Bead caps are like a spacer bead on steroids–almost opposite of a basic, they can make a dull bead fab and a fab bead killer, but they can be expensive, and you should probably just buy a few at first to get a feel for how to use them effectively. A good strategy might be to make a pair of earrings using one to “cap” the  main bead of each earring. Rio has a nice selection here.

  • Gemstones

These are kind of fancy to call a  “staple”,  as they generally cost much more than glass beads, but they’ll find you sooner or later, and you’ll suddenly desperately “need” some, so I might as well give you a quick overview.

Gemstones, or semi-precious stones (same thing) tend to be sold on strands, so the initial investment is usually greater than buying glass beads. Sometimes the strands are graduated, (getting smaller at the ends and bigger in the middle) which might affect your design plans, so think about that before you buy.

Some beginning beaders also wonder why those strands aren’t already considered finished necklaces-what’s left to bead for goodness sake? Well, the string holding them together isn’t strong enough for wearing, and there’s no closure or room to attach one, if it were. And once you start using spacer beads and mixing and matching, you’ll realize how not finished that strand was until you came along.

You’ll also find that there are a million stone names you never heard of–don’t worry, neither has anyone else really. All it means is that some semi-precious stones are more semi-precious than others, but the price usually reflects that. And these obscure stones are usually in similar colors to stones too expensive for the average person to buy–maybe you can’t afford lapis lazuli, for instance, but you can afford sodalite and get a similar look. And hey, that’s all good.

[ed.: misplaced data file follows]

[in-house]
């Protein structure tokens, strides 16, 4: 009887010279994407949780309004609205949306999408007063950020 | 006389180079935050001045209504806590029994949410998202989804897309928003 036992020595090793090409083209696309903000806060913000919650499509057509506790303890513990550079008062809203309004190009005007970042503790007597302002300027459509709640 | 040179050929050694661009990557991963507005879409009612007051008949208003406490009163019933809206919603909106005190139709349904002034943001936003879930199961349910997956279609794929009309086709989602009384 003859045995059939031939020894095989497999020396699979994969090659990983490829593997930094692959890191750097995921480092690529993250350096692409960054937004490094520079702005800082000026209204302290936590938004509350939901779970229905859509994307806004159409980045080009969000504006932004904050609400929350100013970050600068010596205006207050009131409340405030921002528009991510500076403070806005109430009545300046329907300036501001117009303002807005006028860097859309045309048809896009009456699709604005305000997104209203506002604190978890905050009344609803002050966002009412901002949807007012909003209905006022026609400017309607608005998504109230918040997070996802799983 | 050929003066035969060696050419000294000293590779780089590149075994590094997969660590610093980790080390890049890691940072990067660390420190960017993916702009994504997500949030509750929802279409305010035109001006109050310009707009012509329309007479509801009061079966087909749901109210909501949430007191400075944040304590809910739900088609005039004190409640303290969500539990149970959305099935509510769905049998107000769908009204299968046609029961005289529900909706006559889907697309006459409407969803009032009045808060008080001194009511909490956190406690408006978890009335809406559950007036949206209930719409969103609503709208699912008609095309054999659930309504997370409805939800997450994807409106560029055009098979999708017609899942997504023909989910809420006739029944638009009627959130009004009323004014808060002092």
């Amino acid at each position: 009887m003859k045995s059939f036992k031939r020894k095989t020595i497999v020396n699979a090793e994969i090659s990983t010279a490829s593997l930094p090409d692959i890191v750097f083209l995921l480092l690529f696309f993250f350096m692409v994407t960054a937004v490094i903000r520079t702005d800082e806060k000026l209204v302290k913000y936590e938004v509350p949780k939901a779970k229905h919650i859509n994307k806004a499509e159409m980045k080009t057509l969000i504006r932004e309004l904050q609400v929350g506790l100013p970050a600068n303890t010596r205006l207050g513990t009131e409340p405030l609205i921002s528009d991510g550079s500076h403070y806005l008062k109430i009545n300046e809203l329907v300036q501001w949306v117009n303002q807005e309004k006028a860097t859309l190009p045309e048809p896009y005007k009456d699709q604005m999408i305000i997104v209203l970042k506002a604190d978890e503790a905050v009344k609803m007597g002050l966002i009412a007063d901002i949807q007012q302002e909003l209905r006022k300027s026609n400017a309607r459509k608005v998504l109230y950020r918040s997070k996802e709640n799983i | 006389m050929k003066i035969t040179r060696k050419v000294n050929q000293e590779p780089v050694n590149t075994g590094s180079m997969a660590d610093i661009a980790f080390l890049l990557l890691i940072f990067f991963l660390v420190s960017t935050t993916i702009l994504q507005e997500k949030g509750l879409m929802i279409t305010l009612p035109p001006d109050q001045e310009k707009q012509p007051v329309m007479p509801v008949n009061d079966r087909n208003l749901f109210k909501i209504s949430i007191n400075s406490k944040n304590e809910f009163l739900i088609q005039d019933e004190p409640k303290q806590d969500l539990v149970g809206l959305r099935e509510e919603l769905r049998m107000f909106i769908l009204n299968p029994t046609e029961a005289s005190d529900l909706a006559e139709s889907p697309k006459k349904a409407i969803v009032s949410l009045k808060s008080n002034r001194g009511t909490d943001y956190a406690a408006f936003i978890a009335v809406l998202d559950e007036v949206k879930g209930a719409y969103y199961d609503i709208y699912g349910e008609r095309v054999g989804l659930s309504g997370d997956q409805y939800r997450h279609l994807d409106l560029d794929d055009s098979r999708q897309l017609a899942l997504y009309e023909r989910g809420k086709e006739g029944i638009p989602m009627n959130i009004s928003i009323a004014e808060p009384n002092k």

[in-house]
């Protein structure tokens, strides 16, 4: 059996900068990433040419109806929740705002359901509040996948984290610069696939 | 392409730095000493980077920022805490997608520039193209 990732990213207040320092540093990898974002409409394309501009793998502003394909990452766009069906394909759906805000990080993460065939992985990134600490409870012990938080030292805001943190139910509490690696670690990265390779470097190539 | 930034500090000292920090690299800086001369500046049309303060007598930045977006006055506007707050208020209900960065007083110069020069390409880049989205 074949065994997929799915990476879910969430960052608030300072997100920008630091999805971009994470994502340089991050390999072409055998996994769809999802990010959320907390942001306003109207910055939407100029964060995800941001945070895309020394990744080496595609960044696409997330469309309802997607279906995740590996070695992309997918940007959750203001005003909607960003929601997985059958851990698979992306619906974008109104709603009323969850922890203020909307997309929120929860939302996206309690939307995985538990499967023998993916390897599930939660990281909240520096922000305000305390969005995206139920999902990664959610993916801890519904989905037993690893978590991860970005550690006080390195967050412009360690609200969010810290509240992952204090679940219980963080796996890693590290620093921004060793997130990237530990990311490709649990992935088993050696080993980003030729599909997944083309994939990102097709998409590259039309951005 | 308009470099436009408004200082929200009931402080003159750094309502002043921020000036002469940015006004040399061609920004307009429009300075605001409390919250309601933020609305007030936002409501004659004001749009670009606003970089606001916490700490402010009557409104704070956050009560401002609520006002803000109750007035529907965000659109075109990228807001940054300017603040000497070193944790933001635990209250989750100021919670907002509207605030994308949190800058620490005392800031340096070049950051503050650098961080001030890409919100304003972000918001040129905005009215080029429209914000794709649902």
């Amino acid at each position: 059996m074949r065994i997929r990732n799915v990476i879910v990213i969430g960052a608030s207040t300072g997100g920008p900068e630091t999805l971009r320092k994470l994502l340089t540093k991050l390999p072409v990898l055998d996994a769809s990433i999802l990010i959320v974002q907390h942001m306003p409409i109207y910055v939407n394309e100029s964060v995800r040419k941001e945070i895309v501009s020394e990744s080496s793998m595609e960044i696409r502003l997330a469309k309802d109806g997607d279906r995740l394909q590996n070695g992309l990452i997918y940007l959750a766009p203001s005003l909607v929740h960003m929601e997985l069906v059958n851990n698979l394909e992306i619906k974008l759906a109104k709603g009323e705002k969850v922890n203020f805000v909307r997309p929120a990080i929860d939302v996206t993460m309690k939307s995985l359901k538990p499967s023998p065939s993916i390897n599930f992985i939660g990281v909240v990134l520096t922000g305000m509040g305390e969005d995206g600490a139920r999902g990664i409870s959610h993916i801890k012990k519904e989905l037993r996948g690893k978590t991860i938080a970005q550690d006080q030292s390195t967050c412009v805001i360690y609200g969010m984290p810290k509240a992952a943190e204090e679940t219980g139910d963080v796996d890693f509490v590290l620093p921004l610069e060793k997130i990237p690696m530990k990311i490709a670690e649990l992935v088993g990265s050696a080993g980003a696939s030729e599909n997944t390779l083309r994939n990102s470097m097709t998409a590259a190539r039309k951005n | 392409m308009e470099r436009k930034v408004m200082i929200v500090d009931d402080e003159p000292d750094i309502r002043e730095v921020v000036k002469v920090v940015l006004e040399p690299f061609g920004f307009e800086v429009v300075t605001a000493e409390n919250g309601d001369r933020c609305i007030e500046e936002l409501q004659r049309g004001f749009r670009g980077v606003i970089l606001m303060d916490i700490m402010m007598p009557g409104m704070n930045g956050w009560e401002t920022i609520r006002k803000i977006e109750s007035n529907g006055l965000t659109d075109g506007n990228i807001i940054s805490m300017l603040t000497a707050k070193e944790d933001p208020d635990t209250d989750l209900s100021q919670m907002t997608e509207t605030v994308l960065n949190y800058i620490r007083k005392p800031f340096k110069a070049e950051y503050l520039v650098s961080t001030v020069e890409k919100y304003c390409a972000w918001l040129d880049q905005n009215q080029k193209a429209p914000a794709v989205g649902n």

I usually buy stones locally, and while I’ve never bought from this online company in the link below, they have a pretty straightforward site that’s actually a little clearer about the whole gemstone thing than my usual suspects, so I thought it might be worthwhile to check out:

  • Pendants or Focal Beads

If you’re designing a necklace (and any artwork for that matter), it’s great to have a focal point that draws the eye in. Pendants can be that focal point and also function as an effective anchor for the whole design–from determining color size and length of your necklace, to providing a starting point for building your piece (just start with the pendant and work you’re way out from there).

Vitabeads has some great pendants in stone to inspire you and Fire Mountain Gems also offers a big variety, (some more exciting than others).

  • The Tip of the Iceberg

Okay, I’m sure there’s lots more, but that’s a start. Just remember–there are truly great beads in every medium: polymer clay, paper, porcelain, wood, metal clay, you name it.  It’s also important to remember that you can actually make many kinds of wonderful beads yourself for very little money–and we’ll be getting to that shortly!

In the meantime, get yourself some beads, make something cool, and show me your creations, I’d love to see!


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Categories : Beading, Supplies